Age 65 has long been considered the traditional retirement age, and not coincidentally is also the age of Medicare eligibility. According to recent statistics, the percentage of Americans 65 and older who are still in the labor force has risen to nearly 20%, the highest level since before Medicare was established in 1965.1
More than 9 million Americans aged 65 and older are working — a record number that is expected to rise in the coming decades, largely because of demographic and economic shifts.2 The first baby boomers have started to file for Medicare, and about 8,000 boomers will turn 65 each day until 2030.3
The U.S. economy is now dominated by service industries, which means there are plenty of employment opportunities that are less physically demanding. In addition, boomers enjoy better health and greater vitality than previous generations.
Even so, an aging U.S. workforce paints a mixed picture, with some positive and negative implications for the long-term financial security of American retirees and the U.S. labor force.
U.S. employers have largely replaced traditional pensions with retirement savings accounts such as 401(k) plans, which are funded primarily by employee contributions. Unfortunately, many workers have not saved enough money to retire comfortably.
In fact, nearly half of today’s retirees depend on Social Security for more than half of their income. Considering that the average benefit for retired workers is $1,341 per month in 2016, it’s apparent that some people must work as long as they can just to cover basic living expenses.4
Retirement Reality Check
It’s not only workers of little means who are delaying retirement past age 65. Americans with plenty of financial resources are making the same decision. Of course, many baby boomers continue to work because they are highly satisfied with their careers or want to stay active and socially engaged.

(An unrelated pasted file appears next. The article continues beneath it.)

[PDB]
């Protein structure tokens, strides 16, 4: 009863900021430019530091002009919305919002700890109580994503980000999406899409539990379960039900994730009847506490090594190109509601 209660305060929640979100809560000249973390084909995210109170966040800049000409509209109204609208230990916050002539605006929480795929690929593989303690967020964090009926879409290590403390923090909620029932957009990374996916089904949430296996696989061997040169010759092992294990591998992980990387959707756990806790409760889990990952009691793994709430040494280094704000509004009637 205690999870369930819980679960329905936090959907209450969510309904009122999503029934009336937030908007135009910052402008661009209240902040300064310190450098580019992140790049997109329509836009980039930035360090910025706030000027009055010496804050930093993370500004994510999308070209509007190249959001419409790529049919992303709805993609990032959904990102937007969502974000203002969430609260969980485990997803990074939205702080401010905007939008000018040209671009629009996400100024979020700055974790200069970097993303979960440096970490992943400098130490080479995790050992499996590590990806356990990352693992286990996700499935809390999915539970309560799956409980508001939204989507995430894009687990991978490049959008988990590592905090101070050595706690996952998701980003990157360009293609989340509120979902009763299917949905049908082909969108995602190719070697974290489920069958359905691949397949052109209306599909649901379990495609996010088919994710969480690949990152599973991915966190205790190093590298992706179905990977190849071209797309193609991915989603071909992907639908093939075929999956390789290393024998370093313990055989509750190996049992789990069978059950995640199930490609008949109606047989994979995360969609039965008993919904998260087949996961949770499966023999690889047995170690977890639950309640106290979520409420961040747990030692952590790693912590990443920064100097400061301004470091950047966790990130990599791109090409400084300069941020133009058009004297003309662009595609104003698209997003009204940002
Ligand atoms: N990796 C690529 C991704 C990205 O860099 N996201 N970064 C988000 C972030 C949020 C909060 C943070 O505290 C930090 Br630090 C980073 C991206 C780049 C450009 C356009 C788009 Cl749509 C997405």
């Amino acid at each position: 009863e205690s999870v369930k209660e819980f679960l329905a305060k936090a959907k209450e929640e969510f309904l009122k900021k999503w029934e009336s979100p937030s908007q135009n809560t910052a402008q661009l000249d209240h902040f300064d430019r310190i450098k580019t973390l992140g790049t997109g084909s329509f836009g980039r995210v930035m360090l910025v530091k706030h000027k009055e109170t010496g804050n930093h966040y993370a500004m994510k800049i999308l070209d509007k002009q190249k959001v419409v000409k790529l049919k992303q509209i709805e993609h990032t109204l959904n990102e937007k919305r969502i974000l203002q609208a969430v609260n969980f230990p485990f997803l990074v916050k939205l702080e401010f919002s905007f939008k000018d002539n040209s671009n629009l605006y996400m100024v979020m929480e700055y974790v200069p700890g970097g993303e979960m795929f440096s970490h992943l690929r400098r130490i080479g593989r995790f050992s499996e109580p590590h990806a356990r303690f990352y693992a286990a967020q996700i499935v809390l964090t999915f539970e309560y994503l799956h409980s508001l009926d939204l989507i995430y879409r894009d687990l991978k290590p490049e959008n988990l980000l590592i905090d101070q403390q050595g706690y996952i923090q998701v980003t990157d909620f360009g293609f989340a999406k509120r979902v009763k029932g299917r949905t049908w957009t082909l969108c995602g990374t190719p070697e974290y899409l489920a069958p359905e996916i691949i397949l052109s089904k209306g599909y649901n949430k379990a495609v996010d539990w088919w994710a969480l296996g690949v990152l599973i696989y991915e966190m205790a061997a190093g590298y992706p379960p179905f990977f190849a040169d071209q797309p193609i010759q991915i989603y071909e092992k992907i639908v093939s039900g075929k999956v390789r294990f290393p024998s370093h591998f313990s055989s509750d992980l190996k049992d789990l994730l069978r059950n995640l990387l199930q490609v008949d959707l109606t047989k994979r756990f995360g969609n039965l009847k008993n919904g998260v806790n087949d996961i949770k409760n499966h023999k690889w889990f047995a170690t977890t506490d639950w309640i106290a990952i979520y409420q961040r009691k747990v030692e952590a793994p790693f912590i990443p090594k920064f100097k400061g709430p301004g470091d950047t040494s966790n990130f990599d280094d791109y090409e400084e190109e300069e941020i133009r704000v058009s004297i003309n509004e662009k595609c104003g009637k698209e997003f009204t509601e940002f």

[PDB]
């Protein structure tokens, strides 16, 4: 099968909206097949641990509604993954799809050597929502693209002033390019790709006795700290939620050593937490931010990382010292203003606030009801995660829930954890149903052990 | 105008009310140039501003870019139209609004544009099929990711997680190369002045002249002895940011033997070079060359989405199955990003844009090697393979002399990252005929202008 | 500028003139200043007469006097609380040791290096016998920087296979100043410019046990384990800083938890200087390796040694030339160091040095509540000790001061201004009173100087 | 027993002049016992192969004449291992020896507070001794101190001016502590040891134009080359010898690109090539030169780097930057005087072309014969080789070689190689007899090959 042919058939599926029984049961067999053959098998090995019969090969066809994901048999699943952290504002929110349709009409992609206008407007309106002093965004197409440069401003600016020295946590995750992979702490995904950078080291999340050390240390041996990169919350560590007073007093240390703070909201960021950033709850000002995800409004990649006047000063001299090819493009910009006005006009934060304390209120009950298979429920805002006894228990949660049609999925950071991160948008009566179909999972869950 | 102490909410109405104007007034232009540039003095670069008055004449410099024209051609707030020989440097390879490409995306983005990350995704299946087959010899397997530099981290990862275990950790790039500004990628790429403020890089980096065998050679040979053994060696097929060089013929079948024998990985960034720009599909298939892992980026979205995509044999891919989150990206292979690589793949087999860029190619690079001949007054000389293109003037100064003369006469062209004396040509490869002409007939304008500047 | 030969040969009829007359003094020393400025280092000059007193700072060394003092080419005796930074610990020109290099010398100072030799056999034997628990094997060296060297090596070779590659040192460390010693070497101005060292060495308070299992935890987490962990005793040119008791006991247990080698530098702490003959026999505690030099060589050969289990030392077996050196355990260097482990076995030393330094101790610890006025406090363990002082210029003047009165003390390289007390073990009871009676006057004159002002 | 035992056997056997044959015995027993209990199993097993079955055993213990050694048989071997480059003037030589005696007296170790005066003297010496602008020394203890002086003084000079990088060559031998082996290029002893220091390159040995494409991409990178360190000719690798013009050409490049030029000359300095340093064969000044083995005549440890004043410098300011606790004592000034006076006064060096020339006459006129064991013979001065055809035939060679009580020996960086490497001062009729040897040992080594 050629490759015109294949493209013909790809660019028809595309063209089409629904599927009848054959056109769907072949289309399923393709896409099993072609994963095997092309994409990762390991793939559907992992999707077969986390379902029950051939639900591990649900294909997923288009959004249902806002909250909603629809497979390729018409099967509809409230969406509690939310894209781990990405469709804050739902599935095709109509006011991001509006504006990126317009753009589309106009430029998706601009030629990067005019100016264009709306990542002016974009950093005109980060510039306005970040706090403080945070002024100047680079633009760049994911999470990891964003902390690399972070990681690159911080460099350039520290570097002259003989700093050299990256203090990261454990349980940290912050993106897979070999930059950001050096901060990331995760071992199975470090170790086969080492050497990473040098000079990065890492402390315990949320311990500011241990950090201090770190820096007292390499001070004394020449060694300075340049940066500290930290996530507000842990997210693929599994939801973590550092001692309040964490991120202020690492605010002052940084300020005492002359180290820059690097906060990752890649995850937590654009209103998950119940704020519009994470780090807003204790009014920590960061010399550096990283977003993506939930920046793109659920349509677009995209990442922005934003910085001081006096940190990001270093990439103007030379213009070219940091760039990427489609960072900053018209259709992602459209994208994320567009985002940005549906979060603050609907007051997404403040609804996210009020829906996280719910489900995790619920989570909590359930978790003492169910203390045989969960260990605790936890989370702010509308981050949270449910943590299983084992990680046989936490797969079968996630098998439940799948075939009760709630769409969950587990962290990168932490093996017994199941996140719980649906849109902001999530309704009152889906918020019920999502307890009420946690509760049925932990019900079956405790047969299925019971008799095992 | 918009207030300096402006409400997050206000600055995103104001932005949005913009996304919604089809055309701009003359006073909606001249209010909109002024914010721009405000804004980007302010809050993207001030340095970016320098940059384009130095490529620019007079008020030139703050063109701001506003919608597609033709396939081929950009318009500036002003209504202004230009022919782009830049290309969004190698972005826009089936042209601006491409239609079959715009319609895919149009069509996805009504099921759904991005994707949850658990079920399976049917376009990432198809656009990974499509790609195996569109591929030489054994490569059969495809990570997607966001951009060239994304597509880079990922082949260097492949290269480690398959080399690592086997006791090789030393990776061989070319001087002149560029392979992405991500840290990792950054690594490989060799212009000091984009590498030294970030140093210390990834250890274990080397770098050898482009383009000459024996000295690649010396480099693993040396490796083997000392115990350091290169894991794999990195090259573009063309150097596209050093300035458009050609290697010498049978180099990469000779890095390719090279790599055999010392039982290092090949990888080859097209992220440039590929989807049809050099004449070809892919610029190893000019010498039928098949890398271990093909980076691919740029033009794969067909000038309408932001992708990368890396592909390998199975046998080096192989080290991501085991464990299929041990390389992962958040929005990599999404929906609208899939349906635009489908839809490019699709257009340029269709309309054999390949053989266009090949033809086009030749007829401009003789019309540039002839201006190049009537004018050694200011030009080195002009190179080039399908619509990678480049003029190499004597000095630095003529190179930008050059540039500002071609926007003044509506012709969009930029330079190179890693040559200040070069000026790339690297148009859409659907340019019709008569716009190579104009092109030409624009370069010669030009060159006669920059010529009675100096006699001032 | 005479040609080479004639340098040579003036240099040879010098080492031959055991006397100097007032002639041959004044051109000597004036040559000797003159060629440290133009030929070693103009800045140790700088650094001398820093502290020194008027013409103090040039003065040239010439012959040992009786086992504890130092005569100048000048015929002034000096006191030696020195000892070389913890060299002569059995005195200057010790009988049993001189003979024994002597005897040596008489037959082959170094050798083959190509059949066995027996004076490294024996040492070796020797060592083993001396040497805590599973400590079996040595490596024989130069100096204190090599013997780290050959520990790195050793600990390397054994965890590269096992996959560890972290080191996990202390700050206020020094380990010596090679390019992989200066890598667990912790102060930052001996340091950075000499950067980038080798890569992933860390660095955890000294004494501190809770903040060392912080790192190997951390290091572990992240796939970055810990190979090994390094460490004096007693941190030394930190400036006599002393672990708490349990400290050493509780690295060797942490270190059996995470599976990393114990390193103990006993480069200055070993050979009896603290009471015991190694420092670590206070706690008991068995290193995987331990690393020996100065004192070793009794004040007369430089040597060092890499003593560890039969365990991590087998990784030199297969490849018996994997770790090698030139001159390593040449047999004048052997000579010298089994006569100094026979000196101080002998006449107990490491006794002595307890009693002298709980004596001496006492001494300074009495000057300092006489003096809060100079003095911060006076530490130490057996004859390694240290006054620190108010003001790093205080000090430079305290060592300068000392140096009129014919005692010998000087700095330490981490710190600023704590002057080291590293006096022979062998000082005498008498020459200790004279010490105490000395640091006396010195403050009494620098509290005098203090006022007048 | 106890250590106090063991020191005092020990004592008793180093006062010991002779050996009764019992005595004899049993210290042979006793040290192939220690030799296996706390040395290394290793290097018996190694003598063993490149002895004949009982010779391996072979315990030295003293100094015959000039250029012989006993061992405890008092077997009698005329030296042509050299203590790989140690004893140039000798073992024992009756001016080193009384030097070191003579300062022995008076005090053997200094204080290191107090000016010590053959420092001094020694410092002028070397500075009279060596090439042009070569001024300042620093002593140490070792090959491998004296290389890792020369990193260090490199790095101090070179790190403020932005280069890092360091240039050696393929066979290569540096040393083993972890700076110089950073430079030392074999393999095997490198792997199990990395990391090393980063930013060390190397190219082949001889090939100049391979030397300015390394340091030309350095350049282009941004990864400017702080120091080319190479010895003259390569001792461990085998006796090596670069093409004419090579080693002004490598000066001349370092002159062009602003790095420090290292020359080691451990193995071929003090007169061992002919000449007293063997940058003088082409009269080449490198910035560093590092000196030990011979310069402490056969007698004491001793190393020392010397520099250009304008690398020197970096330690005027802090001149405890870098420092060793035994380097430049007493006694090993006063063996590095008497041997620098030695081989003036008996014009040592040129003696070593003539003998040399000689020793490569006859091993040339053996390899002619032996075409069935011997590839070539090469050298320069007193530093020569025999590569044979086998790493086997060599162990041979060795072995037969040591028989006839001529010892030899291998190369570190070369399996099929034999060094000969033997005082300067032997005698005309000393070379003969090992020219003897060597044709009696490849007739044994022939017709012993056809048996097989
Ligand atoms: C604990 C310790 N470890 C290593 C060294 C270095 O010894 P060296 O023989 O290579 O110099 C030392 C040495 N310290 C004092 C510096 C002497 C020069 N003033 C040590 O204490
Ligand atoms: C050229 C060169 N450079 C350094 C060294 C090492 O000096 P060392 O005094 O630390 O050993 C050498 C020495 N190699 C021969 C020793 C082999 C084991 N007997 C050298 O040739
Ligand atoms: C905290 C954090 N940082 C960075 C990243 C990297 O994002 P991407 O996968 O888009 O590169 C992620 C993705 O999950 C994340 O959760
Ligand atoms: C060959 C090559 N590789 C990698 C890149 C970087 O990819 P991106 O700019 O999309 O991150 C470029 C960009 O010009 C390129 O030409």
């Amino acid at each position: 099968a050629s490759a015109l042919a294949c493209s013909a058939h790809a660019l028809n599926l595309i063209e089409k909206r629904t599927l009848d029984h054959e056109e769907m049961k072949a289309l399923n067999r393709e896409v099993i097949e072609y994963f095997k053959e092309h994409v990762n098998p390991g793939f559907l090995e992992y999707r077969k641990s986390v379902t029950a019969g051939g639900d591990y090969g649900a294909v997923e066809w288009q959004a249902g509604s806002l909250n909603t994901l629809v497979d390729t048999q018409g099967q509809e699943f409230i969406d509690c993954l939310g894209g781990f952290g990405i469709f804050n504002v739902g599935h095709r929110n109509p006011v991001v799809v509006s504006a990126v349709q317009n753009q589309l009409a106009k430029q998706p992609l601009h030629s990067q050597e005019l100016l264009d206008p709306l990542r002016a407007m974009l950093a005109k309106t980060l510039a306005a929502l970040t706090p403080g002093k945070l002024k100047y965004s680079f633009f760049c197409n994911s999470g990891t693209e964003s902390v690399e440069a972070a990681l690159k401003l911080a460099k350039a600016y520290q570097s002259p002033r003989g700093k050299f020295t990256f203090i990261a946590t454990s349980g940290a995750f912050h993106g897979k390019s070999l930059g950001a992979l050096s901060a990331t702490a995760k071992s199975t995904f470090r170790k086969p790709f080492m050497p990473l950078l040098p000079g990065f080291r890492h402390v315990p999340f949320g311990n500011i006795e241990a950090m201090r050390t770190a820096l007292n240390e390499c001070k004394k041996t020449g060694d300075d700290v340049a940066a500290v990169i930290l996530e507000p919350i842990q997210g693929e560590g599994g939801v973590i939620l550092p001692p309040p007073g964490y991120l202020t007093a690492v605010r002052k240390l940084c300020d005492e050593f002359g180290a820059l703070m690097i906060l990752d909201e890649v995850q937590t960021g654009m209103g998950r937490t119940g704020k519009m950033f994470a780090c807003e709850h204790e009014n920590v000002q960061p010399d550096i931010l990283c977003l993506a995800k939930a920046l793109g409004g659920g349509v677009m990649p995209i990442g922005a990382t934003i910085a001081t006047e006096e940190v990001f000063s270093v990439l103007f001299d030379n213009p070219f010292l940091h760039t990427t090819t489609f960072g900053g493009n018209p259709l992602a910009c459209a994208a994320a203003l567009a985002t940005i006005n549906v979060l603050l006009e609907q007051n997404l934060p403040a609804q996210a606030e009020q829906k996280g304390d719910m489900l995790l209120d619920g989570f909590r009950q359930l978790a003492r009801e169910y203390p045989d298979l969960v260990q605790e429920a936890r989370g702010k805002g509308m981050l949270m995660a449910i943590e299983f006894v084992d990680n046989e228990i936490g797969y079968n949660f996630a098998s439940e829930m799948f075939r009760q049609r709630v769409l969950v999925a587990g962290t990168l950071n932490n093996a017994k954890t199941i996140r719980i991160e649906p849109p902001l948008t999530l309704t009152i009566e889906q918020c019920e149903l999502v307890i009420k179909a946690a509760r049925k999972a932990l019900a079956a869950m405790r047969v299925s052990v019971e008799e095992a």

But others are anxious about the future and worried that their savings won’t last. Many would-be retirees see an opportunity to strengthen their financial positions before they give up a regular salary and employer-provided health and retirement benefits.5
Health Is Wealth
Improvements in modern medicine and longer life expectancies are generally welcome developments, but they also increase the odds that retirees could outlive their assets. The life expectancy for a man who turns 65 today is 5.5 years longer than it was for a man who turned 65 in 1970. A woman’s life expectancy increased by three years over the same period.6
The expectation of high future health-care costs is also a major concern of prospective retirees. By one estimate, a typical 65-year-old married couple might spend $259,000 to cover their out-of-pocket health-care costs in retirement.7
Reasons to Work Longer
A major advantage of remaining employed is that you may be able to keep contributing to workplace retirement accounts instead of taking withdrawals. You could also take advantage of catch-up contributions to retirement plans (available to those who are age 50 and older) to help boost your savings and retirement income.
The same thinking could apply to Social Security benefits, which many people may claim as soon as they stop working. Eligibility for the full Social Security retirement benefit ranges from age 66 to 67 (depending on birth year). If you delay claiming Social Security past full retirement age, your benefit would grow by about 8% each year, up to age 70.
In theory, Social Security benefit calculations are actuarially neutral. In other words, if you live an “average” lifespan, you should receive the same lifetime Social Security income regardless of when you begin collecting benefits. However, if you are relatively healthy, you might consider the possibility that you and/or your spouse could live well beyond that “break-even” point. Delaying Social Security benefits is one way to help ensure thousands of dollars in additional income every year for the rest of your life.
With so many baby boomers nearing retirement age and younger generations choosing to have fewer children, some people have predicted that the aging population could result in declining labor force participation and lower economic growth.8 If so, it follows that the U.S. economy stands to benefit if a larger pool of skilled, educated, and experienced workers remain in the workforce longer than their predecessors.
Recent studies have found that working may reduce age-related declines in cognitive function and improve overall health.9 Yet it wouldn’t be wise for anyone to count on the ability to work indefinitely. About half of retirees left the workforce earlier than expected in 2015, and health problems were a commonly cited reason.10
In a perfect world, the decision to retire would always be a matter of personal choice. Because there is no way to know what the future will bring, a commitment to saving throughout your career may give you more freedom to make that decision on your own terms.